Aggregates constitute 60% to 75% of the volume of concrete. Therefore, both the cost and quality of a concrete are affected by the kind of aggregates used in it. Aggregates should be obtained from reliable dealers whose materials are of a quality known to make suitable concrete. They should comply with the requirements of ASTM C 33, which places limits on the allowable amounts of damaging substances and specifies requirements for grading, strength, and soundness of normal-weight aggregate.
The most commonly used aggregates—sand, crushed stone, and air-cooled blast-furnace slag—produce normal-weight concrete weighing between 135 and 160 1b./ft.³(2163 and 2563kg/m³). Aggregates of expanded shale, clay, slate, and slag are used to produce structural lightweight concrete weighing from 85 to 115 1b./ft.³ (1362 to 1842kg/m³). Other lightweight materials, such as pumice, scoria, perlite, vermiculite, and diatomite, are used to produce insulating concretes ranging in weight from 15 to 90 1b./ft.³(240 to 1442kg/m³).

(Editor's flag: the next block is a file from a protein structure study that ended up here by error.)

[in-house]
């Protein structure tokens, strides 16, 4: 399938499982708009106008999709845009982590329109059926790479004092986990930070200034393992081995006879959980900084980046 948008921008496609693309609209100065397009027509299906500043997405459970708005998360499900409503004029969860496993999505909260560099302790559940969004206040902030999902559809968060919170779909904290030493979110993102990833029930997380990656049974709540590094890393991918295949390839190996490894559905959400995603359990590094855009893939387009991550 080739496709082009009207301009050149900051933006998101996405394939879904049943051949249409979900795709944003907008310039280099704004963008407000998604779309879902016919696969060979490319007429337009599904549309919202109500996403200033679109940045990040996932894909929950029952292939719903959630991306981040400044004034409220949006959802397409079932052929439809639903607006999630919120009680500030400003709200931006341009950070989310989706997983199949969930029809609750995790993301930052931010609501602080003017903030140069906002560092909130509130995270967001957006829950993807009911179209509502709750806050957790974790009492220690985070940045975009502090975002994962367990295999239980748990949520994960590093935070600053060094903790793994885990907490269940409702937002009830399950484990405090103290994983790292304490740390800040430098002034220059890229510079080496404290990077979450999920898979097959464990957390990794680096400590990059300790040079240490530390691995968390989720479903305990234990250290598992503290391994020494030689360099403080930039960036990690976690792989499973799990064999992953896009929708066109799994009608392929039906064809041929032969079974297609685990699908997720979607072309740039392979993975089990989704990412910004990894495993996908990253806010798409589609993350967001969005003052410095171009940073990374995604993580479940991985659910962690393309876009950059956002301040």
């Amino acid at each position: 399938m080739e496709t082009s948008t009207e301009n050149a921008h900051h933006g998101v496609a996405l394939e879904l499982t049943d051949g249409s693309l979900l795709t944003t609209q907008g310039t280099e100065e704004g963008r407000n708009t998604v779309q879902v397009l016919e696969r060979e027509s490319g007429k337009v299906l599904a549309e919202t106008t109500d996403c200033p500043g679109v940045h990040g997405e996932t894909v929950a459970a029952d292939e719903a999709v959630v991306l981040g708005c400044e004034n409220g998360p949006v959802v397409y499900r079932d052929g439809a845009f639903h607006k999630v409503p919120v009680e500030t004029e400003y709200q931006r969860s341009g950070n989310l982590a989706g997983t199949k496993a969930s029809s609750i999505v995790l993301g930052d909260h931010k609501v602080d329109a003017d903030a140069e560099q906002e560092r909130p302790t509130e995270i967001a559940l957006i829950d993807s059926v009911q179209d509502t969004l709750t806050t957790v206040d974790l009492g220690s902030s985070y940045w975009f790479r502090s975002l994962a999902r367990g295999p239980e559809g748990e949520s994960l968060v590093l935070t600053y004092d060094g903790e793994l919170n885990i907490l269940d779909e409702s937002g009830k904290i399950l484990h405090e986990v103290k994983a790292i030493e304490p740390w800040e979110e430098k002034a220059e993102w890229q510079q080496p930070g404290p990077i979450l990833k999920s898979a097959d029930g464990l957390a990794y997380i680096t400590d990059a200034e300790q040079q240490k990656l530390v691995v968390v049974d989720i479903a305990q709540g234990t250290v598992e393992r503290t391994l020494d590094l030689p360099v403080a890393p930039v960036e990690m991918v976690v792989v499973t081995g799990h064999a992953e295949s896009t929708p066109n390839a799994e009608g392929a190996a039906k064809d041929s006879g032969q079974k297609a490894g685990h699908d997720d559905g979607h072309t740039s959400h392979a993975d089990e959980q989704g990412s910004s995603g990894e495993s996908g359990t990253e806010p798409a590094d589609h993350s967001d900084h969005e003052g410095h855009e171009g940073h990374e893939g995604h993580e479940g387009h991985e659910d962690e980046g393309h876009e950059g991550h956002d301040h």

Both fine and coarse aggregates should be uniformly graded from their finest particles up to their largest. They should also be clean and free of loam, clay, and vegetable matter, because these foreign particles prevent Portland cement paste from properly binding aggregate particles together. Concrete containing these objectionable materials will be porous, have low resistance to weathering, and have low strength. It can also develop surface defects such as popouts.